As robots begin to receive citizenship, be treated as beloved pets, and are given a place at Japanese family tables, it is becoming clear that these machines are taking on increasingly social roles. While human robot interaction research relies heavily on self-report measures for assessing people’s perception of robots, a distinct lack of robust cognitive and behavioural measures to gage the scope and limits of social motivation towards artificial agents exists. Here we adapted Conty and colleagues’ (2010) social version of the classic Stroop paradigm, in which we showed four kinds of distractor images above incongruent and neutral words: human faces, robot faces, object faces (for example, a cloud with facial features) and flowers (control). We predicted that social stimuli, like human faces, would be extremely salient and draw attention away from the to-be-processed words. A repeated-measures ANOVA indicated that the task worked (the Stroop effect was observed), and a distractor-dependent enhancement of Stroop interference emerged. Planned contrasts indicated that specifically human faces presented above incongruent words significantly slowed participants’ reaction times. To investigate this small effect further, we conducted a second study (N=51) with a larger stimulus set. While the main effect of the incongruent condition slowing down the reaction time of the participants replicated, we did not observe an interaction effect of the social distractors (human faces) drawing more attention than the other distractor types. We question the suitability of this task as a robust measure for social motivation and discuss our findings in the light of the conflicting results of Hietanen and colleagues (2016).
No evidence for enhanced likeability and social motivation towards robots after synchrony experience.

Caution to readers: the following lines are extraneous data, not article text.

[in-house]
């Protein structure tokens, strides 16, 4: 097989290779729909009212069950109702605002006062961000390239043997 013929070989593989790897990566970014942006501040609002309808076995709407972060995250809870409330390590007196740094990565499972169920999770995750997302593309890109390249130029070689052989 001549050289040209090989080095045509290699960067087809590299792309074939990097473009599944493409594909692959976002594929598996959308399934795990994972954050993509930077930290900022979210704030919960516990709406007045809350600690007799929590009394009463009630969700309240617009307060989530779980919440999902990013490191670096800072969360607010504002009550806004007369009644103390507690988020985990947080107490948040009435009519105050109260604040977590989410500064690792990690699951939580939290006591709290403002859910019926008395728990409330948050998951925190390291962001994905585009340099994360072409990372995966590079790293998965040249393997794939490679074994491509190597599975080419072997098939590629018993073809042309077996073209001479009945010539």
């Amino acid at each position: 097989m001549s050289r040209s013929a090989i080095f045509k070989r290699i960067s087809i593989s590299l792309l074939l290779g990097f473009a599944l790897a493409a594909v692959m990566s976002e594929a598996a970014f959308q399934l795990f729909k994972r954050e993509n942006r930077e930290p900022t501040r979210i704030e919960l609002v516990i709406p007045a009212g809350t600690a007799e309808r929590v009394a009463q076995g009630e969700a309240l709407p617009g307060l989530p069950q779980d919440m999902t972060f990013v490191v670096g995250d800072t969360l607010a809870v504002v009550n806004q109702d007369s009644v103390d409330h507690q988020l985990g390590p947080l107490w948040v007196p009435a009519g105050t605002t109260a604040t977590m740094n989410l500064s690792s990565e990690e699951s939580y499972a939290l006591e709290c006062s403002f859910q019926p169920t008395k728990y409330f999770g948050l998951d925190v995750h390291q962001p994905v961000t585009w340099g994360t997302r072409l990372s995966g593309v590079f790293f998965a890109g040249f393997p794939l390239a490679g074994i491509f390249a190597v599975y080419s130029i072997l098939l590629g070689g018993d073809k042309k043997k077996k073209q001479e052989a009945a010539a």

Henschel, & Cross, Interaction Studies, 2020
A wealth of social psychology studies suggests that moving in synchrony with another person can positively influence their likeability and prosocialbehavior towards them. Recently, human-robot interaction (HRI) researchers have started to develop real-time, adaptive synchronous movement algorithms for social robots. However, little is known how socially beneficial synchronous movements with a robot actually are. We predicted that moving in synchrony with a robot would improve its likeability and participants’ social motivation towards the robot, as measured by the number of questions asked during a free interaction period. Using a between-subjects design, we implemented the synchrony manipulation via a drawing task. Contrary to predictions, we found no evidence that participants who moved in synchrony with the robot rated it as more likeable or asked it more questions. By including validated behavioral and neural measures, future studies can generate a better and more objective estimation of synchrony’s effects on rapport with social robots.
The causal role of the somatosensory cortex in prosocial behaviour.
Gallo, Paracampo, Müller-Pinzler, Severo, Blömer, Fernandes-Henriques, Henschel, ... & Gazzola, eLife, 2018
Witnessing another person’s suffering elicits vicarious brain activity in areas that are active when we ourselves are in pain. Whether this activity influences prosocial behavior remains the subject of debate. Here participants witnessed a confederate express pain through a reaction of the swatted hand or through a facial expression, and could decide to reduce that pain by donating money. Participants donate more money on trials in which the confederate expressed more pain. Electroencephalography shows that activity of the somatosensory cortex I (SI) hand region explains variance in donation. Transcranial magnetic stimulation (TMS) shows that altering this activity interferes with the pain–donation coupling only when pain is expressed by the hand. High-definition transcranial direct current stimulation (HD-tDCS) shows that altering SI activity also interferes with pain perception. These experiments show that vicarious somatosensory activations contribute to prosocial decision-making and suggest that they do so by helping to transform observed reactions of affected body-parts into accurate perceptions of pain that are necessary for decision-making.